The internal strengths and shortcomings of your organization’s marketing operations should be analysed from the perspective of the client, not the management, during the audit stage. Lists that aren’t tailored to the needs of clients are useless.

Customer research will reveal what customers value most when making purchases, as well as how your performance compares to that of your competitors.

With this data, a much more relevant strengths and weaknesses analysis may be constructed, with distinct advantages and essential success aspects plainly visible. The SWOT Analysis Action Guide contains instructions on how to conduct a Strengths/Weaknesses Analysis.

It is also necessary to comprehend and appraise the changing macro-environment. This is also known as PEST or PESTLE analysis, and it analyses external factors that influence the size and nature of the markets you operate in. They have an impact on your competition and customers, whether it’s through new technology or lower spending power. You’re trying to figure out what’s going to happen in the future.

Political and legal considerations

Social and cultural considerations

Economic and demographic factors are both important.

Environmental and technological factors

Some of these developments will be opportunities, while others will be threats. Early warning of either provides for a more strategic and aggressive reaction.


The market’s size and value are determined by the PESTLE macro environmental factors.

Your competitive advantage — the market share you can capture – is determined by the strengths and limitations of your value proposition.

  1. From audit to gap in planning

The external audit reveals potential possibilities and dangers to your company. These threats will have the effect of reducing sales and profitability from present products and markets. This analysis will help close the planning gap by providing a forecast of expected profits if you stick to current products and markets, as well as a business-as-usual evaluation assuming your market share remains unchanged.

After you’ve completed your environmental research, you may set a realistic goal that represents the realities of your predicted market conditions. The amount of the planning gap is determined by the difference between the aim and the ‘do nothing different’ projection.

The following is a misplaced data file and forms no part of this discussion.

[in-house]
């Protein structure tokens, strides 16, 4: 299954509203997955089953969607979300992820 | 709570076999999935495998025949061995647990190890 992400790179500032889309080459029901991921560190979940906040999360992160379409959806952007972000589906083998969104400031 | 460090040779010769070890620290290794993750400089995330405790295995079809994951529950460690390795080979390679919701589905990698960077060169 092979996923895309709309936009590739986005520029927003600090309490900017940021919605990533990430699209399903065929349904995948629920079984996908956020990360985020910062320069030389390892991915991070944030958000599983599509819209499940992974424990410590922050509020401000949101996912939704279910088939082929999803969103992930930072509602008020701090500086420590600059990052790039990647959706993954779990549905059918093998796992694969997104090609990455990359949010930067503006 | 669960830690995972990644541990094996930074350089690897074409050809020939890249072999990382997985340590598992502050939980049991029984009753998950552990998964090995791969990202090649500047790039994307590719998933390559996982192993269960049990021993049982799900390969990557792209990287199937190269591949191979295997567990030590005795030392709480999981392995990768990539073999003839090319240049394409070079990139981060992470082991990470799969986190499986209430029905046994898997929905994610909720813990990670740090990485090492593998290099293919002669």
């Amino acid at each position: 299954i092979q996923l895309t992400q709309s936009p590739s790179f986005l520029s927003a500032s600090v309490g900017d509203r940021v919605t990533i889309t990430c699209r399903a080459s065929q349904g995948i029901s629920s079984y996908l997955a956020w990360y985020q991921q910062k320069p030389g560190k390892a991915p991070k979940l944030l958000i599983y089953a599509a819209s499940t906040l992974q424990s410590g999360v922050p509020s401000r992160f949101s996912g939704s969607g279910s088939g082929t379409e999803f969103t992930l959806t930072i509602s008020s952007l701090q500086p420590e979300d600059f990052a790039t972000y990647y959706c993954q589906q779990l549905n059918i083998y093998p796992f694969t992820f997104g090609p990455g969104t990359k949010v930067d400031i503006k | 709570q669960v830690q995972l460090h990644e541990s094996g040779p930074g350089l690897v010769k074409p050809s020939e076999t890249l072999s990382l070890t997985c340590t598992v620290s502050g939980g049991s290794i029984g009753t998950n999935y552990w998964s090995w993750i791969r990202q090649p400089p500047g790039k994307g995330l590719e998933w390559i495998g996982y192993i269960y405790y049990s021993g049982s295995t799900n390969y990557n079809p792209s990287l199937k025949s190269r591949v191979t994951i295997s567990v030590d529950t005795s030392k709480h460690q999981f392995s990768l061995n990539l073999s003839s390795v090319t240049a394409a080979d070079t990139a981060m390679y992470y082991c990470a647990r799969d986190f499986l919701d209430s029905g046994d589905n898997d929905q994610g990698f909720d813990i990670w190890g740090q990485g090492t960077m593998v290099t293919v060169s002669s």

1. Filling in the blanks

Environmental audit prospects are translated into product/market opportunities that can be logged onto the Ansoff matrix.

The product/market growth matrix created by Ansoff depicts the four various growth strategies that a company might pursue. Whether you promote new or old products in new or current markets depends on the strategy you adopt. The risk and reward characteristics of different possibilities differ, as do the investment decisions that senior management must make. The marketer’s job is to assist in the identification of possibilities and the management of the feasibility studies that will underlie each business case.

Please check The Ansoff Matrix Action Guide for further information on the Ansoff Matrix tool.

In the strategic planning process, this is a crucial step. In order to be considered a customer-oriented plan, decisions must reflect not just what your firm wants to do, but also client needs. When deciding where to invest, a decision tool gives the organisation more flexibility in establishing the parameters that are relevant to the company. This includes considering not only economic possibilities, but also the degree of risk, environmental impact, and the demands this strategy may have on a limited organisational resource.

Your marketing strategy is now complete.

The following topic guides contain further information on marketing planning: Gantt Charts for Planning Marketing Activities; the Ansoff Matrix; SOSTAC®; the Boston Consultancy Group Matrix; and the Importance of Planning. See also the Marketing Plan Template and the Building a Marketing Plan practical reference.

Total Product Concept

Philip Kotler developed the Total Product Concept, which saw products as a collection of benefits from the customer’s standpoint. He considered the entire offer, including the value proposition represented by the 7Ps. The offer might be considered on three levels, according to Kotler: the Core product, the Actual product, and the Augmented product.